North Dakota Duck Numbers Down

I’m not surprised by this. Dry conditions have degraded waterfowl habitat despite decent conditions early. While this report comes from North Dakota, it could probably be said about the region as a whole. It will be an interesting year. – Bret Amundson

From ND Game and Fish:

Aug. 2, 2021 
Duck Brood Numbers Drop Considerably
Early Canada Goose Dates Announced
Small Game, Waterfowl, Furbearer Regulations Set

Duck Brood Numbers Drop Considerably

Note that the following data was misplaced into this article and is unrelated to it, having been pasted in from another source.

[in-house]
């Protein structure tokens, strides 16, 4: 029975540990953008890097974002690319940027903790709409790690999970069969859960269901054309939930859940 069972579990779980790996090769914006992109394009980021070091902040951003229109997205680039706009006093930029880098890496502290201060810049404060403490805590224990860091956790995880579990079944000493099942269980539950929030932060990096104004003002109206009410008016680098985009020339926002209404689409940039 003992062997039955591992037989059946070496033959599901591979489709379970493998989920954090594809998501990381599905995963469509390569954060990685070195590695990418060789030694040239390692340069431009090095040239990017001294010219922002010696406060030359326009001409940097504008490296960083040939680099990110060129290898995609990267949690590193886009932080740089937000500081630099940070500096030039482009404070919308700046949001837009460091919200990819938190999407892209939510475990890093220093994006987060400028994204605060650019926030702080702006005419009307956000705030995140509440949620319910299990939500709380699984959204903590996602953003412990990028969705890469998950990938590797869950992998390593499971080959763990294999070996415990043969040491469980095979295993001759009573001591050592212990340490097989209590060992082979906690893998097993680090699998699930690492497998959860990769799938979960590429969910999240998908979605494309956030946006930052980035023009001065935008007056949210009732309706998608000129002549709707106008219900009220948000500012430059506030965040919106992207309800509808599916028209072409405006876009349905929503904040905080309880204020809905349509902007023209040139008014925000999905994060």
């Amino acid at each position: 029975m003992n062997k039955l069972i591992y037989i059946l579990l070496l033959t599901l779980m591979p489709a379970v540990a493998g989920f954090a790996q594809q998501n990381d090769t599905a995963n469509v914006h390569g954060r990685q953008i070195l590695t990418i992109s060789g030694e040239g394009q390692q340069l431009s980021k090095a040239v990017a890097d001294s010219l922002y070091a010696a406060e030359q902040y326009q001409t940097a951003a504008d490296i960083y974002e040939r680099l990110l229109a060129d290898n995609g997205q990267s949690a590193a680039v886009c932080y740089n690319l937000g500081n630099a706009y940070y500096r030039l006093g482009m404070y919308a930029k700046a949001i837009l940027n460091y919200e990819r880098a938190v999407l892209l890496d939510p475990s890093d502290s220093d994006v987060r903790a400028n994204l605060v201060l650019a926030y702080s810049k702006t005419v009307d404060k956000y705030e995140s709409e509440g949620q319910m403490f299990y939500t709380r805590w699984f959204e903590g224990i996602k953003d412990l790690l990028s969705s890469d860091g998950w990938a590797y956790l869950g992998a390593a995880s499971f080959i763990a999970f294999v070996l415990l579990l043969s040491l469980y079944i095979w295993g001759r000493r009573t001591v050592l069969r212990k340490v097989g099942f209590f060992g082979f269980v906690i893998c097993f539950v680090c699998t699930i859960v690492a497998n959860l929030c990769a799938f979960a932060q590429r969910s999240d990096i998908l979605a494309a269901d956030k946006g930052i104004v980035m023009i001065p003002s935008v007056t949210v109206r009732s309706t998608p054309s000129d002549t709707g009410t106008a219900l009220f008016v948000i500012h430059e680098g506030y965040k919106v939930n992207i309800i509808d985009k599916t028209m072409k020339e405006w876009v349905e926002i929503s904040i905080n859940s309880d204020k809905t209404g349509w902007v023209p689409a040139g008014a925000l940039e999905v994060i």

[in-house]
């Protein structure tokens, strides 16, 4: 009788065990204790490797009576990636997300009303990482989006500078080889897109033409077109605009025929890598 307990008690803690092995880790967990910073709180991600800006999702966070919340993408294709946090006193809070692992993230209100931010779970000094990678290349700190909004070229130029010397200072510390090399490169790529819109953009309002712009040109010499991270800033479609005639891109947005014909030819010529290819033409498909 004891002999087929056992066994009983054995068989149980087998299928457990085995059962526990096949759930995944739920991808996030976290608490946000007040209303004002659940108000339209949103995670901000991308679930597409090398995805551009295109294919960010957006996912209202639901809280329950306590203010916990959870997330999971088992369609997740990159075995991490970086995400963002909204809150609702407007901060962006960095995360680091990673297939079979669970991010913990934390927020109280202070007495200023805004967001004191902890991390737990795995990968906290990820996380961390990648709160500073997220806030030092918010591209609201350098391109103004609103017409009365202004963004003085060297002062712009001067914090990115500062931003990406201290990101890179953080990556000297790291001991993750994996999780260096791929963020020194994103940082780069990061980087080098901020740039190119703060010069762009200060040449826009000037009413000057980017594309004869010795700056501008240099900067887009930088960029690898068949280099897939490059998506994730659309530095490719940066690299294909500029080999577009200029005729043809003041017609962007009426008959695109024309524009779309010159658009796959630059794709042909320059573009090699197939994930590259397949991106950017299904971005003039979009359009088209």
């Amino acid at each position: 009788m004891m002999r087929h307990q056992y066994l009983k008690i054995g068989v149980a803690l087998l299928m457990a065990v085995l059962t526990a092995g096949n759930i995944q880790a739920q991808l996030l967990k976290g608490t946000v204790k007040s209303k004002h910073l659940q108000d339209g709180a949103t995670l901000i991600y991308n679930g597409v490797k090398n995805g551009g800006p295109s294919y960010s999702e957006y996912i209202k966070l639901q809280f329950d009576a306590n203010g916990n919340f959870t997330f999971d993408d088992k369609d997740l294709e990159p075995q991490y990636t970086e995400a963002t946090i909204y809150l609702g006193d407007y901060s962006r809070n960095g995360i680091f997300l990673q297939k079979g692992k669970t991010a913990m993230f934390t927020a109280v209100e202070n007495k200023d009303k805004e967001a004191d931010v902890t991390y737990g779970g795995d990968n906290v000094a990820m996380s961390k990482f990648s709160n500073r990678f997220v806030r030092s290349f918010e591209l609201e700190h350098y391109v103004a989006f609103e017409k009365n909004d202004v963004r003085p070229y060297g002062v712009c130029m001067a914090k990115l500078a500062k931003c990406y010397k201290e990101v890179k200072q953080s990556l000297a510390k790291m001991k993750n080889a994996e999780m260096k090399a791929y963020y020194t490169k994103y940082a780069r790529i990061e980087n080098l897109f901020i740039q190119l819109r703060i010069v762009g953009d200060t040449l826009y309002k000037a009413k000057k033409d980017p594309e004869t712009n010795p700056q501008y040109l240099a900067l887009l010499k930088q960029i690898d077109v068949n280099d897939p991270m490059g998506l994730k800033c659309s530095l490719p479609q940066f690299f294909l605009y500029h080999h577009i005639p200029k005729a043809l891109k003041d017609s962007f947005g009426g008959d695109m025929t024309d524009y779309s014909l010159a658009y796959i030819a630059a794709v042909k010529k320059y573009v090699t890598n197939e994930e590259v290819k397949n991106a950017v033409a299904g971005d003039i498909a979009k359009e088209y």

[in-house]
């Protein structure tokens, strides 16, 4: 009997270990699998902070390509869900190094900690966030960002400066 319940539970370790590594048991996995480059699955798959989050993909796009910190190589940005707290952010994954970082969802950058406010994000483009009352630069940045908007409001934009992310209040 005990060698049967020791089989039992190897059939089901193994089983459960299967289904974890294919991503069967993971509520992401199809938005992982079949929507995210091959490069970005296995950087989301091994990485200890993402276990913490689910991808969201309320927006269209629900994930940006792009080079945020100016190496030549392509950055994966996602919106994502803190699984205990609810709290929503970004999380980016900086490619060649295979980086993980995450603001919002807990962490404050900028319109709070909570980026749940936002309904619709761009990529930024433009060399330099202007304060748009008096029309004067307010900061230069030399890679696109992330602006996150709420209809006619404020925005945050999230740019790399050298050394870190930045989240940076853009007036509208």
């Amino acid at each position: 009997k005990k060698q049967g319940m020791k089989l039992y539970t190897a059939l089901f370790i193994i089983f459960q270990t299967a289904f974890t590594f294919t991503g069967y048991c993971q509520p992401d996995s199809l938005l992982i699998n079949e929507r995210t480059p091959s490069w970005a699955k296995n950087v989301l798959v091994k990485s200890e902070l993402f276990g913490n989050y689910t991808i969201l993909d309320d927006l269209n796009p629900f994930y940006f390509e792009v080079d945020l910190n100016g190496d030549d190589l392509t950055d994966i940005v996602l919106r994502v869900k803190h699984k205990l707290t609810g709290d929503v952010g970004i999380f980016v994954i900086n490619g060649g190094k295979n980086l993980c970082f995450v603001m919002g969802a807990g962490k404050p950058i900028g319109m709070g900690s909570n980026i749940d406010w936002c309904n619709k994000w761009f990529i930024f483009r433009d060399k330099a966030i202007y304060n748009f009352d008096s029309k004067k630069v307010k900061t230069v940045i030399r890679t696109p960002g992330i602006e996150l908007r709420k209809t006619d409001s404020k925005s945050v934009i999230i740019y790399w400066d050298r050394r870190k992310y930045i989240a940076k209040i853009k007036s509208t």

State Game and Fish Department biologists expect a fall flight of ducks in North Dakota this fall that will be unfamiliar to many hunters.Mike Szymanski, Department migratory game bird management supervisor, said based on observations from the annual mid-July duck production survey, the 2021 fall flight is anticipated to be down 36% from last year, and similar to the 1970, 1979 and 1994 fall flights.“Hunters should expect waterfowl hunting to be difficult in North Dakota this year, with the lone bright spot being Canada goose hunting. Nonetheless, localized concentrations of ducks, geese and swans will materialize throughout the hunting season as birds migrate through the state,” Szymanski said. “Hunters should take advantage of early migrants like blue-winged teal during the first two weeks of the season. We won’t be able to depend on local duck production to the extent that we have in the past.”Drought has severely impacted breeding duck habitats across North Dakota. Breeding conditions varied from very poor to fair, and the wetland index declined by 80%.While 2.9 million ducks were estimated during the Department’s 74th annual breeding duck survey in May, Szymanski said then that behavioral cues suggested breeding efforts by those ducks would be low.He was correct.“Conditions are not good statewide and, after a high count in 2020, the decline in wetlands counted represented the largest one-year percentage-based decline in the 74-year history of the survey,” he said. “Overall, this year’s breeding duck index was the 48th highest on record, down 27% from last year, but still 19% above the long-term average.”The number of broods observed during the Department’s July brood survey dropped 49% from last year’s count and 23% below the 1965-2020 average. While the number of broods observed is the lowest since 1994, the count this year was still 62% above the 1965-1993 average. The average brood size was 6.46 ducklings, down 4% from last year’s estimate.The summer duck brood survey involves 18 routes that cover all sectors of the state, except west and south of the Missouri River. Biologists count and classify duck broods and water areas within 220 yards on each side of the road. The survey started in the mid-1950s, and all routes used today have been in place since 1965.Game and Fish biologists will conduct a separate survey in mid-September to assess wetland conditions heading into the waterfowl hunting season.“At this point, we are not overly concerned about undue negative impacts of the harvest on ducks during this season, but we’ll re-evaluate the situation during the federal regulations process,” Szymanski said. “One year of drought won’t be a disaster for ducks, but we could have issues if these conditions continue into next year.”